Countrywide traders’ strike on 28th, 29th

Published October 10, 2019
ISLAMABAD: Traders scuffle with police at Serena Chowk during their march towards Federal Board of Revenue headquarters on Wednesday.—Tanveer Shahzad/White Star
ISLAMABAD: Traders scuffle with police at Serena Chowk during their march towards Federal Board of Revenue headquarters on Wednesday.—Tanveer Shahzad/White Star

ISLAMABAD: As another round of talks between the traders protesting against certain tax conditions and the government failed on Wednesday, the All-Pakistan Anjuman-i-Tajiran (APAT) announced a countrywide shutter-down strike on Oct 28 and 29.

Traders from across the country reached Islamabad to participate in the planned demonstration outside the Federal Board of Revenue (FBR) headquarters as a deadlock persisted on issues ranging from mandatory sales tax registration to the condition of presenting a CNIC copy for buying and selling goods.

Contingents of law enforcement personnel halted the protesters proceeding to the Red Zone. However, apart from minor skirmishes, no incident of violence was reported as the protesting traders remained peaceful.

APAT refuses to end protest after talks with minister-led team failed

They did not force their way to cross the police barrier after being assured by the Islamabad administration that a senior FBR official would be requested to come to the spot to listen to their demands. The decision paved the way for resuming negotiations between the traders and the government.

APAT central president Ajmal Baloch and general secretary Naeem Mir represented the traders, while Minister for Economic Affairs Hammad Azhar led the government team as FBR Chairman Syed Shabbar Zaidi was in Karachi.

Following the talks, the representatives of the protesting traders announced that the government was reluctant to withdraw the CNIC condition.

Mr Baloch said: “They [the government officials] have declined to revoke the order requiring traders to present a copy of their CNICs for the sale and purchase of goods. However, they have said that the authorities are willing to listen to our justified demands. Do you understand what does this mean?”

Mr Baloch further announced that after internal discussions, it was decided that the protest would continue until the demands were met.

He declared that the next round of talks would be held only with the FBR chairman.

The traders’ representatives said the FBR was not ready to listen to their demands and announced that they would not pay “unjust tax”. They reiterated that the business community would not accept the condition of presenting CNIC copies for every sale and purchase of goods.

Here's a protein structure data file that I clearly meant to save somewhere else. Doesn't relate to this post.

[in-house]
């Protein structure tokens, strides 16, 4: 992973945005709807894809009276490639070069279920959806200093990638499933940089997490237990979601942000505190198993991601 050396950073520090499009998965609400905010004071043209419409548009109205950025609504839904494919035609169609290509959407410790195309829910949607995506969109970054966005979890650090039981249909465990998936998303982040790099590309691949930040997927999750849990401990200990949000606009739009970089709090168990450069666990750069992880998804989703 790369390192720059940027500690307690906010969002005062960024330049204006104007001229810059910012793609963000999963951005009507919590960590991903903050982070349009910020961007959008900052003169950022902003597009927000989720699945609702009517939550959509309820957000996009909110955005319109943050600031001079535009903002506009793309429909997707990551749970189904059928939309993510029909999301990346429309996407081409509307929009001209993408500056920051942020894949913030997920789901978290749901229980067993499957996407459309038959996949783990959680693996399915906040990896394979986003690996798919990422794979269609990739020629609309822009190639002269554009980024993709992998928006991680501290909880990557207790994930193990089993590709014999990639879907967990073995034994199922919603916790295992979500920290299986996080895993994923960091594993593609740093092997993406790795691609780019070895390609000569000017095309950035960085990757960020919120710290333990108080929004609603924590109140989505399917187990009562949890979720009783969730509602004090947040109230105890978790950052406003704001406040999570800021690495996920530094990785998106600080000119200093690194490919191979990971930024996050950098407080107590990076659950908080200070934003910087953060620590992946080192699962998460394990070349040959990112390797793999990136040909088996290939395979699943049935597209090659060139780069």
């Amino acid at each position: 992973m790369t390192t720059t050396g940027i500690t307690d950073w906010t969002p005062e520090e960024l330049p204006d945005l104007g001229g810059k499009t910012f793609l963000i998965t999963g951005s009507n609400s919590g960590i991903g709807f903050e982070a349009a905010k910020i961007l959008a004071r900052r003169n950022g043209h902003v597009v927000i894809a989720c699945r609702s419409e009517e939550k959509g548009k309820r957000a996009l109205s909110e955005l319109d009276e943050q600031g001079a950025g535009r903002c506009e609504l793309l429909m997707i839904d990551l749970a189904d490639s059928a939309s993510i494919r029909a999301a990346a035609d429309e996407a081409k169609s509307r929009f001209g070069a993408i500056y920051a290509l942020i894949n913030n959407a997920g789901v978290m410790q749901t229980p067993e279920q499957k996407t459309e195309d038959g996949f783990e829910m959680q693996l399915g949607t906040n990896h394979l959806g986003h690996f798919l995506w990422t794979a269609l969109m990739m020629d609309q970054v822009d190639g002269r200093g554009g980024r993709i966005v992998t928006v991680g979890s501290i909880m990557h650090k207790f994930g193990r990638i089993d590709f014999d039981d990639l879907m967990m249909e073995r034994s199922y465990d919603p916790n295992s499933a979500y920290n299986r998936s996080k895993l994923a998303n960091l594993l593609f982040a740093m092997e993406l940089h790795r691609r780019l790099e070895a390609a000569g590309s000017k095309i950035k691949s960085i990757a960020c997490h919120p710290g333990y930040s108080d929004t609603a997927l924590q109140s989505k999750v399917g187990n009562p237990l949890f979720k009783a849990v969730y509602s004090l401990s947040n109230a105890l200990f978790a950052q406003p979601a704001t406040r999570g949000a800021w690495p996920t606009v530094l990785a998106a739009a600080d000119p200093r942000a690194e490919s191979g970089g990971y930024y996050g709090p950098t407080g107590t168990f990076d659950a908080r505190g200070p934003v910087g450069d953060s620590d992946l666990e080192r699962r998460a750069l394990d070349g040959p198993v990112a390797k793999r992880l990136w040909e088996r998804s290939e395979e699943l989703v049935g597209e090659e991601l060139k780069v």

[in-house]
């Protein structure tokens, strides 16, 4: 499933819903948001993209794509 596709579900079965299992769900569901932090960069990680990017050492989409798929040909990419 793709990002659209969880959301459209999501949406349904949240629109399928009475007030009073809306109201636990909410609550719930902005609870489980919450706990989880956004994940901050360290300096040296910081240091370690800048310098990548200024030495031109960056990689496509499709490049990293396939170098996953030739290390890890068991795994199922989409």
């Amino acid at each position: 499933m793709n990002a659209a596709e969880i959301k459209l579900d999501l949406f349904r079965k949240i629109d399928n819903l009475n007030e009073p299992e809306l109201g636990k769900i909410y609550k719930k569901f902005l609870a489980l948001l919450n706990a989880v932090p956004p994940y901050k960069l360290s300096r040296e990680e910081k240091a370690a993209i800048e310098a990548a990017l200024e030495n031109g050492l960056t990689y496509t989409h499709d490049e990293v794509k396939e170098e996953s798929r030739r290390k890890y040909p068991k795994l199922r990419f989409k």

“As we pay taxes on purchase of goods at the factory level, there is no need to document further details of traders,” Naeem Mir said, while addressing the gathering after the talks with the government.

Some of the traders, however, still had the hope that the government would reconsider its decision, accept their demands and provide them the fixed tax regime.

The government had taken the decision through the Finance Act 2019 by imposing the condition of providing CNIC on supplies to unregistered persons. Only parliament can withdraw this provision as it is part of the Finance Act.

As the latest round of talks also remained unsuccessful, the APAT announced that they would observe a countrywide shutter-down strike on Oct 28 and 29 — just a couple of days before the anti-government protest being planned by the opposition parties according to its revised schedule announced by the Jamiat Ulema-i-Islam-Fazl.

Published in Dawn, October 10th, 2019

Follow Dawn Business on Twitter, LinkedIn, Instagram and Facebook for insights on business, finance and tech from Pakistan and across the world.

Opinion

Editorial

Course correction
Updated 24 Feb, 2024

Course correction

PTI should not abandon its power and responsibility while expecting an external stakeholder to set things right.
The plot thickens
24 Feb, 2024

The plot thickens

THE recent explosive allegations by Liaquat Ali Chattha, the former commissioner of Rawalpindi, have thrust the...
Trigger-happy police
24 Feb, 2024

Trigger-happy police

ARE the citizens of Karachi becoming fair game again? There were some grisly signs of a rapid return to living...
What next for PTI?
Updated 23 Feb, 2024

What next for PTI?

THE incoming government has been carved up. With the major offices apportioned between the PML-N and PPP, the...
Tackling debt
23 Feb, 2024

Tackling debt

MANY would tend to describe a new report warning that the country is headed for “inevitable default”, which will...
Imprisoned abroad
23 Feb, 2024

Imprisoned abroad

THE issue of Pakistani prisoners imprisoned in foreign jails crops up regularly, particularly during parliamentary...